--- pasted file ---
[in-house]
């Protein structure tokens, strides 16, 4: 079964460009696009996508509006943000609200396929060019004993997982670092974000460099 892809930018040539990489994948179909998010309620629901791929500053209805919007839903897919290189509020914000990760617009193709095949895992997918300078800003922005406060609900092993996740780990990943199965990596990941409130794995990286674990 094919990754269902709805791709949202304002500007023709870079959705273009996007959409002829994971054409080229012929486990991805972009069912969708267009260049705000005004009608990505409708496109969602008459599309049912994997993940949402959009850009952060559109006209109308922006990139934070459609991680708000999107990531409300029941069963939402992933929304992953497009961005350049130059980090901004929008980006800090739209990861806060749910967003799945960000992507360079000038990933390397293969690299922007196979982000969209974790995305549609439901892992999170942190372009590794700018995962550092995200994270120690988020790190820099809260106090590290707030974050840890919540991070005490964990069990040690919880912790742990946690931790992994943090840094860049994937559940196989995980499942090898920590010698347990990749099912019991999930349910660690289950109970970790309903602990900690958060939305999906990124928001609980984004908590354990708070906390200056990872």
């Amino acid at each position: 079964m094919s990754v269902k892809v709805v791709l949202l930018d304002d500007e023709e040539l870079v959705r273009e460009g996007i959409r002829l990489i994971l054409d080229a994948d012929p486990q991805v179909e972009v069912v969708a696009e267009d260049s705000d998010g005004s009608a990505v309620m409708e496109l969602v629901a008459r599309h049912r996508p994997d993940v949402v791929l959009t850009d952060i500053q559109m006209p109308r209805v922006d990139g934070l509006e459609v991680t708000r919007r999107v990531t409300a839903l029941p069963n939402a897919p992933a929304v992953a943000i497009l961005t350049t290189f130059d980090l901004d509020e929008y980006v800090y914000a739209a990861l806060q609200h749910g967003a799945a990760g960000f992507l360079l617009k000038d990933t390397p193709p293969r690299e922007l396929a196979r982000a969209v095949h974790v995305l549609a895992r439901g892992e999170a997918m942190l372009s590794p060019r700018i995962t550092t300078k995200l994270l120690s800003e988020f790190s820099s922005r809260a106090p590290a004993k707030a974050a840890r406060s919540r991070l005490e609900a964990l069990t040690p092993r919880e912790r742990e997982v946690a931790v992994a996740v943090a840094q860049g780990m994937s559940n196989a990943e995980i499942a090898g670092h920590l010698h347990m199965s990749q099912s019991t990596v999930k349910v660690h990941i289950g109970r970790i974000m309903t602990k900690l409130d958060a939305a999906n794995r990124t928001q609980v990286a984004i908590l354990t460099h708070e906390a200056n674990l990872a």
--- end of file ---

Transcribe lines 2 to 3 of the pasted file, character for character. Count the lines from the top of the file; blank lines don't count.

């Protein structure tokens, strides 16, 4: 079964460009696009996508509006943000609200396929060019004993997982670092974000460099 892809930018040539990489994948179909998010309620629901791929500053209805919007839903897919290189509020914000990760617009193709095949895992997918300078800003922005406060609900092993996740780990990943199965990596990941409130794995990286674990 094919990754269902709805791709949202304002500007023709870079959705273009996007959409002829994971054409080229012929486990991805972009069912969708267009260049705000005004009608990505409708496109969602008459599309049912994997993940949402959009850009952060559109006209109308922006990139934070459609991680708000999107990531409300029941069963939402992933929304992953497009961005350049130059980090901004929008980006800090739209990861806060749910967003799945960000992507360079000038990933390397293969690299922007196979982000969209974790995305549609439901892992999170942190372009590794700018995962550092995200994270120690988020790190820099809260106090590290707030974050840890919540991070005490964990069990040690919880912790742990946690931790992994943090840094860049994937559940196989995980499942090898920590010698347990990749099912019991999930349910660690289950109970970790309903602990900690958060939305999906990124928001609980984004908590354990708070906390200056990872």
């Amino acid at each position: 079964m094919s990754v269902k892809v709805v791709l949202l930018d304002d500007e023709e040539l870079v959705r273009e460009g996007i959409r002829l990489i994971l054409d080229a994948d012929p486990q991805v179909e972009v069912v969708a696009e267009d260049s705000d998010g005004s009608a990505v309620m409708e496109l969602v629901a008459r599309h049912r996508p994997d993940v949402v791929l959009t850009d952060i500053q559109m006209p109308r209805v922006d990139g934070l509006e459609v991680t708000r919007r999107v990531t409300a839903l029941p069963n939402a897919p992933a929304v992953a943000i497009l961005t350049t290189f130059d980090l901004d509020e929008y980006v800090y914000a739209a990861l806060q609200h749910g967003a799945a990760g960000f992507l360079l617009k000038d990933t390397p193709p293969r690299e922007l396929a196979r982000a969209v095949h974790v995305l549609a895992r439901g892992e999170a997918m942190l372009s590794p060019r700018i995962t550092t300078k995200l994270l120690s800003e988020f790190s820099s922005r809260a106090p590290a004993k707030a974050a840890r406060s919540r991070l005490e609900a964990l069990t040690p092993r919880e912790r742990e997982v946690a931790v992994a996740v943090a840094q860049g780990m994937s559940n196989a990943e995980i499942a090898g670092h920590l010698h347990m199965s990749q099912s019991t990596v999930k349910v660690h990941i289950g109970r970790i974000m309903t602990k900690l409130d958060a939305a999906n794995r990124t928001q609980v990286a984004i908590l354990t460099h708070e906390a200056n674990l990872a």